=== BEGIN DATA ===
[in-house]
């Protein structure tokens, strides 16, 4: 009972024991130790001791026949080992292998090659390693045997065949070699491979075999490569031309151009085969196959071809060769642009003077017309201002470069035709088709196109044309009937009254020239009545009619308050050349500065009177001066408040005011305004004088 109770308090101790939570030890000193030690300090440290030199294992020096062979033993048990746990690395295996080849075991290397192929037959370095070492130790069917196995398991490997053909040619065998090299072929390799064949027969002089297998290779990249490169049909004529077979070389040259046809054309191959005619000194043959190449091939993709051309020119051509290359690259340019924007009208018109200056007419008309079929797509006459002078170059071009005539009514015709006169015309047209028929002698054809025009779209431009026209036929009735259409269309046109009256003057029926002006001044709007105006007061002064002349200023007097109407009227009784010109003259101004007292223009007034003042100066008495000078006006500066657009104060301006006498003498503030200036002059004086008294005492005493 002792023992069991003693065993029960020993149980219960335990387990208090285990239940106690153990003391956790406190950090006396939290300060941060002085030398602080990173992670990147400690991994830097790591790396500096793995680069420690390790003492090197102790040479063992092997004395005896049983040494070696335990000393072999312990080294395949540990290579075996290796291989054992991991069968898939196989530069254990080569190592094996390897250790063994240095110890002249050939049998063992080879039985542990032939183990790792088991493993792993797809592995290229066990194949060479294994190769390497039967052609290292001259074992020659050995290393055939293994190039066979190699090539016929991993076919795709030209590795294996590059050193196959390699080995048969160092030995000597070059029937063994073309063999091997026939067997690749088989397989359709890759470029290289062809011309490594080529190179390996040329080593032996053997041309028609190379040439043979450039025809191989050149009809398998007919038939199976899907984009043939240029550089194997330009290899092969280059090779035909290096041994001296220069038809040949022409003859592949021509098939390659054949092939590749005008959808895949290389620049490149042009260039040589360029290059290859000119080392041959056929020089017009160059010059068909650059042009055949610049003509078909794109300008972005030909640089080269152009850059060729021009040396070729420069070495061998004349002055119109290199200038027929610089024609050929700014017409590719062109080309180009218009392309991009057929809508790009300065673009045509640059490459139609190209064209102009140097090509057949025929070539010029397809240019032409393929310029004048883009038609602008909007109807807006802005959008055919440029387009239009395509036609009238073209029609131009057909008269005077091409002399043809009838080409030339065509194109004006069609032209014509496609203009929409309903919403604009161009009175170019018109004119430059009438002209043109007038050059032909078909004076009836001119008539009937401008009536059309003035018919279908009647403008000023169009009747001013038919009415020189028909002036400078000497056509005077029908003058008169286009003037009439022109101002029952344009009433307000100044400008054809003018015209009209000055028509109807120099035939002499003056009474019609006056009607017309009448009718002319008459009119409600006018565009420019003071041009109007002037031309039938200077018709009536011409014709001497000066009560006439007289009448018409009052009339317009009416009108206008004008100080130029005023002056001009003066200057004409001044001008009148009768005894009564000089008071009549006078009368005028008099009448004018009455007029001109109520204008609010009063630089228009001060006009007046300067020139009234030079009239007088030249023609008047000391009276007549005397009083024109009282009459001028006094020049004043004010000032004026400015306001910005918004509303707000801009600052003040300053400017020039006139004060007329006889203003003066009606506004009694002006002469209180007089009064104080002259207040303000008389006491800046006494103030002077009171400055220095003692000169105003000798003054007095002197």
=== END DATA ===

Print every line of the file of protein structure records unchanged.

[in-house]
């Protein structure tokens, strides 16, 4: 009972024991130790001791026949080992292998090659390693045997065949070699491979075999490569031309151009085969196959071809060769642009003077017309201002470069035709088709196109044309009937009254020239009545009619308050050349500065009177001066408040005011305004004088 109770308090101790939570030890000193030690300090440290030199294992020096062979033993048990746990690395295996080849075991290397192929037959370095070492130790069917196995398991490997053909040619065998090299072929390799064949027969002089297998290779990249490169049909004529077979070389040259046809054309191959005619000194043959190449091939993709051309020119051509290359690259340019924007009208018109200056007419008309079929797509006459002078170059071009005539009514015709006169015309047209028929002698054809025009779209431009026209036929009735259409269309046109009256003057029926002006001044709007105006007061002064002349200023007097109407009227009784010109003259101004007292223009007034003042100066008495000078006006500066657009104060301006006498003498503030200036002059004086008294005492005493 002792023992069991003693065993029960020993149980219960335990387990208090285990239940106690153990003391956790406190950090006396939290300060941060002085030398602080990173992670990147400690991994830097790591790396500096793995680069420690390790003492090197102790040479063992092997004395005896049983040494070696335990000393072999312990080294395949540990290579075996290796291989054992991991069968898939196989530069254990080569190592094996390897250790063994240095110890002249050939049998063992080879039985542990032939183990790792088991493993792993797809592995290229066990194949060479294994190769390497039967052609290292001259074992020659050995290393055939293994190039066979190699090539016929991993076919795709030209590795294996590059050193196959390699080995048969160092030995000597070059029937063994073309063999091997026939067997690749088989397989359709890759470029290289062809011309490594080529190179390996040329080593032996053997041309028609190379040439043979450039025809191989050149009809398998007919038939199976899907984009043939240029550089194997330009290899092969280059090779035909290096041994001296220069038809040949022409003859592949021509098939390659054949092939590749005008959808895949290389620049490149042009260039040589360029290059290859000119080392041959056929020089017009160059010059068909650059042009055949610049003509078909794109300008972005030909640089080269152009850059060729021009040396070729420069070495061998004349002055119109290199200038027929610089024609050929700014017409590719062109080309180009218009392309991009057929809508790009300065673009045509640059490459139609190209064209102009140097090509057949025929070539010029397809240019032409393929310029004048883009038609602008909007109807807006802005959008055919440029387009239009395509036609009238073209029609131009057909008269005077091409002399043809009838080409030339065509194109004006069609032209014509496609203009929409309903919403604009161009009175170019018109004119430059009438002209043109007038050059032909078909004076009836001119008539009937401008009536059309003035018919279908009647403008000023169009009747001013038919009415020189028909002036400078000497056509005077029908003058008169286009003037009439022109101002029952344009009433307000100044400008054809003018015209009209000055028509109807120099035939002499003056009474019609006056009607017309009448009718002319008459009119409600006018565009420019003071041009109007002037031309039938200077018709009536011409014709001497000066009560006439007289009448018409009052009339317009009416009108206008004008100080130029005023002056001009003066200057004409001044001008009148009768005894009564000089008071009549006078009368005028008099009448004018009455007029001109109520204008609010009063630089228009001060006009007046300067020139009234030079009239007088030249023609008047000391009276007549005397009083024109009282009459001028006094020049004043004010000032004026400015306001910005918004509303707000801009600052003040300053400017020039006139004060007329006889203003003066009606506004009694002006002469209180007089009064104080002259207040303000008389006491800046006494103030002077009171400055220095003692000169105003000798003054007095002197």